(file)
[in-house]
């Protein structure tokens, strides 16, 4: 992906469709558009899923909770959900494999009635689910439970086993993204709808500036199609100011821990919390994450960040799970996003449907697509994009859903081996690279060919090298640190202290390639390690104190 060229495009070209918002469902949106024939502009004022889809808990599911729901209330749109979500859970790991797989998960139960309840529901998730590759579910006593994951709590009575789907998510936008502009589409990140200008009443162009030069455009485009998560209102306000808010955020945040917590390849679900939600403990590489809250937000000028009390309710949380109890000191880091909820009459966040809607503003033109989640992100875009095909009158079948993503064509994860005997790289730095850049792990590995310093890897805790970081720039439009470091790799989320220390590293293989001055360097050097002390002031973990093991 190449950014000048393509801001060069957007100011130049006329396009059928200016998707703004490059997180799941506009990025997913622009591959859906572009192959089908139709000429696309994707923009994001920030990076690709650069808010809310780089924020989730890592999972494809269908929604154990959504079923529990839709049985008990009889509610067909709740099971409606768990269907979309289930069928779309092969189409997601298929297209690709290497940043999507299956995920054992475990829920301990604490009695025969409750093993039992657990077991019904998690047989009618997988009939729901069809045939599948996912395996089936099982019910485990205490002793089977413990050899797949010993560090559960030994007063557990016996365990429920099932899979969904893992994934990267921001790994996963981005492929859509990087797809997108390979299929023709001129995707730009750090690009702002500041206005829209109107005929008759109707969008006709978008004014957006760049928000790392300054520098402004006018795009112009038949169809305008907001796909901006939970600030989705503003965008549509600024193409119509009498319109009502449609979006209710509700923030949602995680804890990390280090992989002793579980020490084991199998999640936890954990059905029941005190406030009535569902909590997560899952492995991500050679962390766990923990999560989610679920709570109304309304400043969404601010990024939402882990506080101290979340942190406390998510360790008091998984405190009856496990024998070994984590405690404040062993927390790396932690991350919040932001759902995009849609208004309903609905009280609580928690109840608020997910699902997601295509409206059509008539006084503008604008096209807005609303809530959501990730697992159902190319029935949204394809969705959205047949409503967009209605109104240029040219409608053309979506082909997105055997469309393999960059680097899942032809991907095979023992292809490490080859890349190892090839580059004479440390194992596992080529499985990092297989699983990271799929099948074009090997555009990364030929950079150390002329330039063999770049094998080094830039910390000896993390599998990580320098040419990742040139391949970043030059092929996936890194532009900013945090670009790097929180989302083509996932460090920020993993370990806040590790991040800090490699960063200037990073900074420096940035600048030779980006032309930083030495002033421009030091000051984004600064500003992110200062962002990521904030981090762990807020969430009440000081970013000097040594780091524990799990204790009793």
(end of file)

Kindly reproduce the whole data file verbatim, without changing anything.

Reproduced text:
[in-house]
């Protein structure tokens, strides 16, 4: 992906469709558009899923909770959900494999009635689910439970086993993204709808500036199609100011821990919390994450960040799970996003449907697509994009859903081996690279060919090298640190202290390639390690104190 060229495009070209918002469902949106024939502009004022889809808990599911729901209330749109979500859970790991797989998960139960309840529901998730590759579910006593994951709590009575789907998510936008502009589409990140200008009443162009030069455009485009998560209102306000808010955020945040917590390849679900939600403990590489809250937000000028009390309710949380109890000191880091909820009459966040809607503003033109989640992100875009095909009158079948993503064509994860005997790289730095850049792990590995310093890897805790970081720039439009470091790799989320220390590293293989001055360097050097002390002031973990093991 190449950014000048393509801001060069957007100011130049006329396009059928200016998707703004490059997180799941506009990025997913622009591959859906572009192959089908139709000429696309994707923009994001920030990076690709650069808010809310780089924020989730890592999972494809269908929604154990959504079923529990839709049985008990009889509610067909709740099971409606768990269907979309289930069928779309092969189409997601298929297209690709290497940043999507299956995920054992475990829920301990604490009695025969409750093993039992657990077991019904998690047989009618997988009939729901069809045939599948996912395996089936099982019910485990205490002793089977413990050899797949010993560090559960030994007063557990016996365990429920099932899979969904893992994934990267921001790994996963981005492929859509990087797809997108390979299929023709001129995707730009750090690009702002500041206005829209109107005929008759109707969008006709978008004014957006760049928000790392300054520098402004006018795009112009038949169809305008907001796909901006939970600030989705503003965008549509600024193409119509009498319109009502449609979006209710509700923030949602995680804890990390280090992989002793579980020490084991199998999640936890954990059905029941005190406030009535569902909590997560899952492995991500050679962390766990923990999560989610679920709570109304309304400043969404601010990024939402882990506080101290979340942190406390998510360790008091998984405190009856496990024998070994984590405690404040062993927390790396932690991350919040932001759902995009849609208004309903609905009280609580928690109840608020997910699902997601295509409206059509008539006084503008604008096209807005609303809530959501990730697992159902190319029935949204394809969705959205047949409503967009209605109104240029040219409608053309979506082909997105055997469309393999960059680097899942032809991907095979023992292809490490080859890349190892090839580059004479440390194992596992080529499985990092297989699983990271799929099948074009090997555009990364030929950079150390002329330039063999770049094998080094830039910390000896993390599998990580320098040419990742040139391949970043030059092929996936890194532009900013945090670009790097929180989302083509996932460090920020993993370990806040590790991040800090490699960063200037990073900074420096940035600048030779980006032309930083030495002033421009030091000051984004600064500003992110200062962002990521904030981090762990807020969430009440000081970013000097040594780091524990799990204790009793």